A fresh set of proposals is particularly needed now that Korea hawks are in temporary retreat with Bolton out. There is plenty of room for other distinguished thinkers to propose radical new directions for American grand strategy on the Peninsula, but they must be coupled with genuine efforts to break the deadlock and incentivize dealmaking.

Avoid Short Term Thinking

Although Kim Jong Un stated his intention to pursue a spirit of unification and détente several years ago, there are worrying signs that he has reverted from a focus on long term strategy to thinking primarily about the immediate future.

In his New Year’s address, Kim mentioned “belt-tightening” in an apparent reference to potential sacrifice of the civilian economy in favor of military development. The cautious use of this phrase may represent domestic demands Kim is facing from North Korea’s elite class. Kim’s path to open the DPRK has faced stringent opposition from those who benefit from the status quo. On March 15, 2019, Vice Foreign Minister Choe Son Hui revealed that Kim was facing “much opposition and challenges” from the military and defense industry within his own country over his attempts to reach a denuclearization agreement. Isolation is commonly credited as being a major part of the Kim dynasty’s ability to control their nation, but it also gives the broader ruling class greater influence over the family’s decision-making. Pursuing economic development and opening the country to a degree would not only allow Kim to enjoy a legacy similar to Deng Xiaoping but is likely to help him maintain greater autonomy in policy creation.

The DPRK has made it clear that development of its conventional military capabilities is a priority. But this cannot truly occur unless it is supported by a healthy economy. Since threatening to revert back to old habits, North Korea has lost opportunities to interact with countries in the broader region, improve relations with a South Korea that is currently quarreling with Japan, secure sanctions removal, develop infrastructure and benefit from inclusion in trade deals being contemplated between China, Russia and South Korea. Unlike many of the policymakers working beneath him, Kim has spent enough time living outside of the propaganda-laden isolation of his country to realize the counterproductivity of adopting old policies that induced sanctions in the first place.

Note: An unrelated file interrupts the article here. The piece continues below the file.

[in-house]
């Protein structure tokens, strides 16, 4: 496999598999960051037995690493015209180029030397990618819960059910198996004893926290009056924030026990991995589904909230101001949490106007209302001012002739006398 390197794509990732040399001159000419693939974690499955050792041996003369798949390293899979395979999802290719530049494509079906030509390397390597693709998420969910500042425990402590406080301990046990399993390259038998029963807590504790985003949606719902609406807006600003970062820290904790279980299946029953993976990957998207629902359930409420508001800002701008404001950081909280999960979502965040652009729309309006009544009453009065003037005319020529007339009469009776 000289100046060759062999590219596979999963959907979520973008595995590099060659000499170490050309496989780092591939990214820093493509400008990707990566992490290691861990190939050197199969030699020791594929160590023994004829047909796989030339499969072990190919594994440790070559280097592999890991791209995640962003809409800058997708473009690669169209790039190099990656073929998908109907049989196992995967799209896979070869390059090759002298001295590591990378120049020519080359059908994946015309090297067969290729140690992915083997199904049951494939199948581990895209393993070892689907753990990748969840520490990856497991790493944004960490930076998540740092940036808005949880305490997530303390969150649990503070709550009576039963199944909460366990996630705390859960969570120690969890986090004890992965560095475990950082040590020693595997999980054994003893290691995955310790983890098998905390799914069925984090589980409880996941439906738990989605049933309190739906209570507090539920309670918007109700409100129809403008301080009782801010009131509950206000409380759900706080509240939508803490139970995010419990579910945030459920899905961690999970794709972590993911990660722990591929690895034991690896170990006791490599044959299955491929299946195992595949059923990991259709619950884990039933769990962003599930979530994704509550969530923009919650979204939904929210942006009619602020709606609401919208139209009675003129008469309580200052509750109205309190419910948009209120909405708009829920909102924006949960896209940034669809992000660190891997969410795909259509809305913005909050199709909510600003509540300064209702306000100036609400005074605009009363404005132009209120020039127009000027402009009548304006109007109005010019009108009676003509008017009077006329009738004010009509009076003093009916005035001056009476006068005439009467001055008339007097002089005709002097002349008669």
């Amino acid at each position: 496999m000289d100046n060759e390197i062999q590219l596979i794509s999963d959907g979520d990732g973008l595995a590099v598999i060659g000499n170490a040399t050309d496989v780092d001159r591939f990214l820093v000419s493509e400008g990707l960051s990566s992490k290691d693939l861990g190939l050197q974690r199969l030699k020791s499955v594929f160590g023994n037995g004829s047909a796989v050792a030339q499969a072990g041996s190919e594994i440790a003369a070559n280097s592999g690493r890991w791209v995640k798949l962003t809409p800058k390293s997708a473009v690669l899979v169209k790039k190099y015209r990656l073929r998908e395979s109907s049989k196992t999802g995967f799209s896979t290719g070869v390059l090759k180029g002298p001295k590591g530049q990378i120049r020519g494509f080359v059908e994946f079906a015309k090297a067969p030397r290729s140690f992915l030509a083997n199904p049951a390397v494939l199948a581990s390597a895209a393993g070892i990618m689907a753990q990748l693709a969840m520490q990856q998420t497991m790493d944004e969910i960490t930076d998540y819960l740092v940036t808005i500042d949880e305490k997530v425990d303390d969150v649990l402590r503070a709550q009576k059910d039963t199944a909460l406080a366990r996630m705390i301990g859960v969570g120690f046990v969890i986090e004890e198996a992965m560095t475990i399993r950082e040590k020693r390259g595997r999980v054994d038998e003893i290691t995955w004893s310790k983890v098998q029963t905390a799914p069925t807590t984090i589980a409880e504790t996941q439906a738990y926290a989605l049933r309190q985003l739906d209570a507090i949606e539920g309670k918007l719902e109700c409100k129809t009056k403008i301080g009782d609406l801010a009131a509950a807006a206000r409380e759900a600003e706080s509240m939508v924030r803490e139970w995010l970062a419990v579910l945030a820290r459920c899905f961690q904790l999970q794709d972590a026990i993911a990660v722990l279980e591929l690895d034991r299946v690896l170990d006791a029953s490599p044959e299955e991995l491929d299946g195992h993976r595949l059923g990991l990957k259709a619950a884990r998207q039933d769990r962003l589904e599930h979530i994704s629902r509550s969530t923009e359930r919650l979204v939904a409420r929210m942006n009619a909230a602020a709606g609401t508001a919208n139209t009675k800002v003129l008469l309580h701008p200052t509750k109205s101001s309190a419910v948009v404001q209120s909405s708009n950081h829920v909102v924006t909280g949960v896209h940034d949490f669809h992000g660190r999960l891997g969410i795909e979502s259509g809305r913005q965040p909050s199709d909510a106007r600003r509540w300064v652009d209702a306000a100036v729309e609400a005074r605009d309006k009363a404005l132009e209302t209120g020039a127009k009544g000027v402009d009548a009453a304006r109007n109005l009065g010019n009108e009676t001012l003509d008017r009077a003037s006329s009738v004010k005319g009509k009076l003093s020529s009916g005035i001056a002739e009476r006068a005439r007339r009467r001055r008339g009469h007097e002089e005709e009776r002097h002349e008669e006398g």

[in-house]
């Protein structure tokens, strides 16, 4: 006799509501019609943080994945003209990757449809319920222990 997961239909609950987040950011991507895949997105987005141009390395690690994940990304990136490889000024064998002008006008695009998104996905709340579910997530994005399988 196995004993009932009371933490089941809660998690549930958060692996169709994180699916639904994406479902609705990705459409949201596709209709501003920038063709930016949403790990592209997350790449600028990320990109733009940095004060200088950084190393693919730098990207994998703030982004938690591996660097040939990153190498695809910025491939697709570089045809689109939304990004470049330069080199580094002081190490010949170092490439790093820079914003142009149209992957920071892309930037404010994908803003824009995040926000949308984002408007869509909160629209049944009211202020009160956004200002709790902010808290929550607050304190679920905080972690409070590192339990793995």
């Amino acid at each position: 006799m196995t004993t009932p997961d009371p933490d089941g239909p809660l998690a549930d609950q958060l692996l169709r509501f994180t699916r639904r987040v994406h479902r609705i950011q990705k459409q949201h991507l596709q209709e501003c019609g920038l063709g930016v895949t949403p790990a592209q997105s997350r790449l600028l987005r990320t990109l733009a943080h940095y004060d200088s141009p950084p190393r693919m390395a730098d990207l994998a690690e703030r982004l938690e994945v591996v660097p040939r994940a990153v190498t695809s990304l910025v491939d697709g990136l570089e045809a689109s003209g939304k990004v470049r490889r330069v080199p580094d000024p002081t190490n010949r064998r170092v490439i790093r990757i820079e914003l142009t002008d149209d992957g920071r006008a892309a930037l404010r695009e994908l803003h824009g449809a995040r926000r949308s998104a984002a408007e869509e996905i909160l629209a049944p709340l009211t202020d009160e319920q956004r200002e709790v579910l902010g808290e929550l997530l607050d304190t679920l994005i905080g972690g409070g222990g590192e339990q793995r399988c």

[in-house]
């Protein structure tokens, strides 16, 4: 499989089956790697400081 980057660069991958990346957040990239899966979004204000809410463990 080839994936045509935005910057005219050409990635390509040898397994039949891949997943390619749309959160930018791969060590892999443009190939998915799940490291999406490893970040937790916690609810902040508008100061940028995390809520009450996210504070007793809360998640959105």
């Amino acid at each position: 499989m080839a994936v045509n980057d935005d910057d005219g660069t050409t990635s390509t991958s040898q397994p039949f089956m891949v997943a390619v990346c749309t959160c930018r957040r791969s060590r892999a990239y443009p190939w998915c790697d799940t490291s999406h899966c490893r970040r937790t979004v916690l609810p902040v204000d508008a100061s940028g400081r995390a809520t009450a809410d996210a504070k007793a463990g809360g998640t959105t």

Move Past Hanoi

While the events of 2019 may have delayed eventual denuclearization, they have not precluded fresh attempts to regain momentum and move in a positive direction. An arms agreement and official peace accord could both be pursued on the road to the final destination. If both parties are genuine in their intent to leave the door open for further negotiation, new attempts at providing incentives and emphasis on long-term thinking can help get the job done. Hanoi may have caused a hitch but it need not derail the entire train.

While the new decade has already been beset by unrest in other regions of the world, the Korean Peninsula can still go down in history as a textbook example of how to solve multi-generational disputes. Time to tone down the hyperbole and get back to work.